This can occur quite frequently with organisations who have staff that have been there 20 or 30 years. Whilst this is a great achievement and something the organisation should be proud of, change isn’t something that comes easily to them.
They’ve never done it before, got on with their jobs for all those years, why do they suddenly need to follow this ITAM thing?
“You’re creating more work for me, things are taking longer and we have new processes to follow? Not a chance.”
Anger isn’t the prettiest of emotions, let alone when you are trying to implement a new function or way of working within a business. It’s a tough place for an ITAM professional to be – they have been bought into the organisation for fulfil a role yet are facing angry people internally who can be quite rude or firm when expressing their opinions or oppositions.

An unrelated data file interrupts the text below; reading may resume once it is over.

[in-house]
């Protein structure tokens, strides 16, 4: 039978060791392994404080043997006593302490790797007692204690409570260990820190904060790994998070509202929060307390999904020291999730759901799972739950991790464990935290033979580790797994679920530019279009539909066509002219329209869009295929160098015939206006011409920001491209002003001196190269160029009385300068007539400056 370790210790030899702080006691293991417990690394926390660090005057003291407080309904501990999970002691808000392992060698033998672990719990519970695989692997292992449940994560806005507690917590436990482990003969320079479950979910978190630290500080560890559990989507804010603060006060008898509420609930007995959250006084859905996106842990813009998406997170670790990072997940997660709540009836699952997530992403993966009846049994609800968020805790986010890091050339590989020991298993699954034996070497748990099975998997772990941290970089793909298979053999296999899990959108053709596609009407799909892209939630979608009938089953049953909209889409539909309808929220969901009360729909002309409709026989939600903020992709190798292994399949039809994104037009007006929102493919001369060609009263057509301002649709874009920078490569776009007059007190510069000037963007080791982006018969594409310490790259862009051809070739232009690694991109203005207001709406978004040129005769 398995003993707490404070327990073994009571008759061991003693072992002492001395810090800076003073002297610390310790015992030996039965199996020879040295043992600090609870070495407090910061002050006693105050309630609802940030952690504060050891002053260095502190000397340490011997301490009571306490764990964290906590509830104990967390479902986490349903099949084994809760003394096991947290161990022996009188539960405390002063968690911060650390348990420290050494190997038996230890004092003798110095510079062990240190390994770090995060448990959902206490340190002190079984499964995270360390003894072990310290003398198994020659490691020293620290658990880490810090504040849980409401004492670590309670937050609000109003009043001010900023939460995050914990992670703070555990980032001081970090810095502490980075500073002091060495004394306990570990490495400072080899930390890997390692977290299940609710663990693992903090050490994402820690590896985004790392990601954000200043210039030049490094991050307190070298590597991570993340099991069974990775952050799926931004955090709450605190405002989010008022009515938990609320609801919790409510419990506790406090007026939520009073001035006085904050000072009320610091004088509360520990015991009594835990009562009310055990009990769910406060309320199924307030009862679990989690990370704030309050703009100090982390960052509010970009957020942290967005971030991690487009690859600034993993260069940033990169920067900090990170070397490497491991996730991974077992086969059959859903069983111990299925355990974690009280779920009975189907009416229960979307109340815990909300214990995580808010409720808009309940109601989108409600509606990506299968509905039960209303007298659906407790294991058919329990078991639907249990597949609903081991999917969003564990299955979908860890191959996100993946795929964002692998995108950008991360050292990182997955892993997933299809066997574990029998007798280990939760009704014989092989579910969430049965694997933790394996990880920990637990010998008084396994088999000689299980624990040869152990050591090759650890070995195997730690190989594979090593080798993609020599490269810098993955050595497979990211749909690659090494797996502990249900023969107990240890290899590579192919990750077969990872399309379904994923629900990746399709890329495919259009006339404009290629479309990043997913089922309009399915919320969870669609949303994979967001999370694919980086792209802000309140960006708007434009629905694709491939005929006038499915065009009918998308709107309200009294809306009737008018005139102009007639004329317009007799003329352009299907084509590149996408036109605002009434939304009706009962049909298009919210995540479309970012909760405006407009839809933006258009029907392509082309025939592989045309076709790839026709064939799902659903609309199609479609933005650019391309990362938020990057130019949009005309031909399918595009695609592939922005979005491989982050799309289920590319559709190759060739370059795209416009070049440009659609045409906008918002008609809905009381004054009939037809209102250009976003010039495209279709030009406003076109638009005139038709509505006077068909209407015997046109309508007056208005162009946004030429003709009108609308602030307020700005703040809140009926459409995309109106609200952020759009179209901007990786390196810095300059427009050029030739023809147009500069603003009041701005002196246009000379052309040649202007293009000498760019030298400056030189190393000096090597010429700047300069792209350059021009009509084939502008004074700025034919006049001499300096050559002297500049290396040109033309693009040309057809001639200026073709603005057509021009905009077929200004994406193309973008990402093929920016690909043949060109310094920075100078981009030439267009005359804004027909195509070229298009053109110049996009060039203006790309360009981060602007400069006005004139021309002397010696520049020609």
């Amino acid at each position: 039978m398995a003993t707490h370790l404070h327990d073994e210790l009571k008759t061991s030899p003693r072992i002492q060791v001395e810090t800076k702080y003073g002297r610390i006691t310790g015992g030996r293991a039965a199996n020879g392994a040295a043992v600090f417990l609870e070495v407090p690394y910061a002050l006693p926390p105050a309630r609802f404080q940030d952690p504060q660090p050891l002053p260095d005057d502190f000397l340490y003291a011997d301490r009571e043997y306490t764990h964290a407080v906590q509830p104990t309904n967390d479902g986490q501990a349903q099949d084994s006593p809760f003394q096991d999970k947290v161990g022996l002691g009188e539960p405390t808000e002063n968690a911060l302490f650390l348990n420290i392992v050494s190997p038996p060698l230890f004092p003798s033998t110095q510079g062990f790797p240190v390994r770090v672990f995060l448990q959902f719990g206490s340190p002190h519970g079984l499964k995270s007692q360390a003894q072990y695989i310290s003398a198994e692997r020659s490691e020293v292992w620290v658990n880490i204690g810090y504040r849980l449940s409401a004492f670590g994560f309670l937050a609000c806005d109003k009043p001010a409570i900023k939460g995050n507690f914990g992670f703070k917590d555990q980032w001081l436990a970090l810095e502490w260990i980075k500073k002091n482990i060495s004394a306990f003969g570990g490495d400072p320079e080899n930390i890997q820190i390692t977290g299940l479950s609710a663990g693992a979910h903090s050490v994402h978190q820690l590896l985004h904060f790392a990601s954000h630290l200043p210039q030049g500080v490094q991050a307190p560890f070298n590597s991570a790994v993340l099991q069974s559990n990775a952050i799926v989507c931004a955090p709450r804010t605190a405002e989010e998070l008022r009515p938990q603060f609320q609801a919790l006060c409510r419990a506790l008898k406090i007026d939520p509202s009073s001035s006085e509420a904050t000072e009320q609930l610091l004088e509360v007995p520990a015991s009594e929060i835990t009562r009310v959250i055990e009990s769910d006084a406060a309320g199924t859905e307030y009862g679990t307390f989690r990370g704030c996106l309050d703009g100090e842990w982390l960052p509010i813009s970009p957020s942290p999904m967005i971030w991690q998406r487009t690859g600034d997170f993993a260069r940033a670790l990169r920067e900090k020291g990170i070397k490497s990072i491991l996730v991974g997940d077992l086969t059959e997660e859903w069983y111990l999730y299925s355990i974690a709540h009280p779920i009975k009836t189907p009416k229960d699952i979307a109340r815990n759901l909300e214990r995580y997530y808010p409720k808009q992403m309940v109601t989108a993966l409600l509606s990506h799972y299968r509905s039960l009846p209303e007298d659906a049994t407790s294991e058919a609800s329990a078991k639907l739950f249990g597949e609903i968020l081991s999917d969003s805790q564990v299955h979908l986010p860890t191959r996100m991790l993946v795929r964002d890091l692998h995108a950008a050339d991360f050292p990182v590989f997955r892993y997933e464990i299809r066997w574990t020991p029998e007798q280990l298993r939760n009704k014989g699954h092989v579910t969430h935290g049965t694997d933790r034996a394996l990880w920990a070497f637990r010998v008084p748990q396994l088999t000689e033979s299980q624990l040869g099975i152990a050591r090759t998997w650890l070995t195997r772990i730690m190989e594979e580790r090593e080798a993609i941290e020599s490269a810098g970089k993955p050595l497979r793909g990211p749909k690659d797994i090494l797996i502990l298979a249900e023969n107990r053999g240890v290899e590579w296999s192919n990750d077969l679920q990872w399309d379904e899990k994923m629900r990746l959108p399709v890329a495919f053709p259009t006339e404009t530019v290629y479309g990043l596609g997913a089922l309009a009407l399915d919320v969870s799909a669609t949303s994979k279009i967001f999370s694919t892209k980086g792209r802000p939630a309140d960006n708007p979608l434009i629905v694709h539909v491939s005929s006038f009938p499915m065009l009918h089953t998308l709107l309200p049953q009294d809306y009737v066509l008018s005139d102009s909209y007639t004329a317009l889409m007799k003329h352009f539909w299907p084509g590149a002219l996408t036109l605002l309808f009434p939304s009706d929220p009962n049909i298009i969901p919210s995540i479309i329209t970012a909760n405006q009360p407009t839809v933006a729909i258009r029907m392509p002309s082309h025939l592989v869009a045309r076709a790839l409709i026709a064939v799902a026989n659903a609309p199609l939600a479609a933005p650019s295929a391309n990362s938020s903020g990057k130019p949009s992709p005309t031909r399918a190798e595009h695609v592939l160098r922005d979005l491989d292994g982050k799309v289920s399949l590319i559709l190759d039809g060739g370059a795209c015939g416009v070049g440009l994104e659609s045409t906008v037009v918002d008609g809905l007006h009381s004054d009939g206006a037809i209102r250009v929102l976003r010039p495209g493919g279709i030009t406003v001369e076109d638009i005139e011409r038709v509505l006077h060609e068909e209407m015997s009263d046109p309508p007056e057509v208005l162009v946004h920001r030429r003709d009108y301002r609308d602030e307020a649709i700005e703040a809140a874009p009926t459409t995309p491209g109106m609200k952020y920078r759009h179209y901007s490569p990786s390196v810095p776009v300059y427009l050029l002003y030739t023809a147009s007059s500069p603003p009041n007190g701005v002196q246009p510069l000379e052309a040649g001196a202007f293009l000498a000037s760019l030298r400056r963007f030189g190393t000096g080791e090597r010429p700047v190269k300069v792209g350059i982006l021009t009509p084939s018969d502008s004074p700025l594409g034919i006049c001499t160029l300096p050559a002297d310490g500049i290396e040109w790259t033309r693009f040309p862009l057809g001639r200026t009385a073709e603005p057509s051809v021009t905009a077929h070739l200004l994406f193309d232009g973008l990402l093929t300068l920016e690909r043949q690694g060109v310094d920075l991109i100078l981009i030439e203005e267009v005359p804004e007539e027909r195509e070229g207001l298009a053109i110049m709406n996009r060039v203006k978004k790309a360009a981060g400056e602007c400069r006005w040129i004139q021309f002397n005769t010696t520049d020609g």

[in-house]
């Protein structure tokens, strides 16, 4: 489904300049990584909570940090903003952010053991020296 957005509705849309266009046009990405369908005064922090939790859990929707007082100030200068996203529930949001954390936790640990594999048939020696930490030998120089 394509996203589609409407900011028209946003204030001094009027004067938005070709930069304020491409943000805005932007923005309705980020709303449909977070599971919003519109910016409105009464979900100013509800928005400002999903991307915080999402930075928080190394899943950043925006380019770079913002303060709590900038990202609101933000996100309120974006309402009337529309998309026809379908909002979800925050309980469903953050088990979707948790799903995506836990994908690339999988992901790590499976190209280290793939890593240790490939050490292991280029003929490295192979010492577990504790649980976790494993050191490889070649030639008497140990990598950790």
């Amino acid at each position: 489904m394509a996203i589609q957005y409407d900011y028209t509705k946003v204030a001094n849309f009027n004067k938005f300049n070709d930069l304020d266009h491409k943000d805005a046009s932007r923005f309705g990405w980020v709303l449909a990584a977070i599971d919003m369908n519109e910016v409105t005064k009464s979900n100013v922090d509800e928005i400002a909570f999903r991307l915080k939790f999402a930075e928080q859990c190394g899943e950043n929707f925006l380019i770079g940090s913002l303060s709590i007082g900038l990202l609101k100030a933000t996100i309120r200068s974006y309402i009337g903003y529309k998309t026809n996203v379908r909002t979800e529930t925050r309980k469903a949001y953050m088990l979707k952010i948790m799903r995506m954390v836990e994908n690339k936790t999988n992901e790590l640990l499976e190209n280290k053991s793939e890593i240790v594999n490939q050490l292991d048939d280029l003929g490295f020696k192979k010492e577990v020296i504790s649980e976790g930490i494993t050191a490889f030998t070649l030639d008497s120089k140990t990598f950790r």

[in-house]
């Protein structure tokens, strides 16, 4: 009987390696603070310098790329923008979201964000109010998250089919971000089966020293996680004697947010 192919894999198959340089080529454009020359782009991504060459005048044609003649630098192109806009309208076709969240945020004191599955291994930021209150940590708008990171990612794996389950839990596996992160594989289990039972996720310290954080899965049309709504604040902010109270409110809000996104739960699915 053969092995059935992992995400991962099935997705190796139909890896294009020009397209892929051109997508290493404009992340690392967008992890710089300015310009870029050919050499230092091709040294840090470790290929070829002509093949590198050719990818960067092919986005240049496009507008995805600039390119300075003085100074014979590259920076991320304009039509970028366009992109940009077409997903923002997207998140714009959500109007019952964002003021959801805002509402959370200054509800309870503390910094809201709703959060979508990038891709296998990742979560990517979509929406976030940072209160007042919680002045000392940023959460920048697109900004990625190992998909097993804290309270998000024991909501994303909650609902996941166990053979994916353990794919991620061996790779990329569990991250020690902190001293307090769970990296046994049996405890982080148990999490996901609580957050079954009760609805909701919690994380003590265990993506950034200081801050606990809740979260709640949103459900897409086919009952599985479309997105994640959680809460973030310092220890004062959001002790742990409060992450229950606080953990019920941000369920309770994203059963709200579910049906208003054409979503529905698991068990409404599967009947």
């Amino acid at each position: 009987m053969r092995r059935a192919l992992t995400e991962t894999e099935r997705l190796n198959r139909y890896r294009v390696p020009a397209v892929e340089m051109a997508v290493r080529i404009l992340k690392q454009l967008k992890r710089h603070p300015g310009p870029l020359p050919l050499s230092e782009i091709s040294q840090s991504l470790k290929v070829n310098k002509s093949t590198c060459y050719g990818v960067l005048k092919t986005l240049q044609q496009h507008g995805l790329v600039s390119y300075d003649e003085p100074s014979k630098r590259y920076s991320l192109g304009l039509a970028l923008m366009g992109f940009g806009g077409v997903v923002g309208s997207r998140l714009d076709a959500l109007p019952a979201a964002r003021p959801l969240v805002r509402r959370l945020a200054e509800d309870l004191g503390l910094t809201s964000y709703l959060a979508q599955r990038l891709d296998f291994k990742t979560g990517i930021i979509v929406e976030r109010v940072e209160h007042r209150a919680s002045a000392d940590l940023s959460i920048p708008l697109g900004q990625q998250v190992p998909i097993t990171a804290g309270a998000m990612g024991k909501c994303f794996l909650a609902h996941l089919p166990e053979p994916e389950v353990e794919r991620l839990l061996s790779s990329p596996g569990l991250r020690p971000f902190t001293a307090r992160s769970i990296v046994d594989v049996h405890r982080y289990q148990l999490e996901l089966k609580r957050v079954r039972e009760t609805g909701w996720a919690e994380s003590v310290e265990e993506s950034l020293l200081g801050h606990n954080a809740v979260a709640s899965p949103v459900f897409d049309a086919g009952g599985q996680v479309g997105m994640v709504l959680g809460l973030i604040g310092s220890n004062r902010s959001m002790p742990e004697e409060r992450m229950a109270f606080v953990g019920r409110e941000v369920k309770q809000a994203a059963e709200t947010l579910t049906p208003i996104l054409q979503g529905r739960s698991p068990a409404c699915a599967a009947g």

The anger stems from having to change – to do something differently that they haven’t had to do before when they perceived their own ways of working as being efficient and correct. If ITAM has been bought in to the organisation by the powers that be, and they find flaws or issues with the pre-existing ways of working, then a change must happen for compliance, financial, legal or even to achieve (or start!) better utilisation of the organisation’s IT assets.
This change can be perceived as you (ITAM) telling the end-user that they have been doing something wrong all this time. Whilst this is true, and you know it’s true, you need to manage it in such a way that isn’t massively critical, but think of it more of an ‘improvement on existing ways of working’.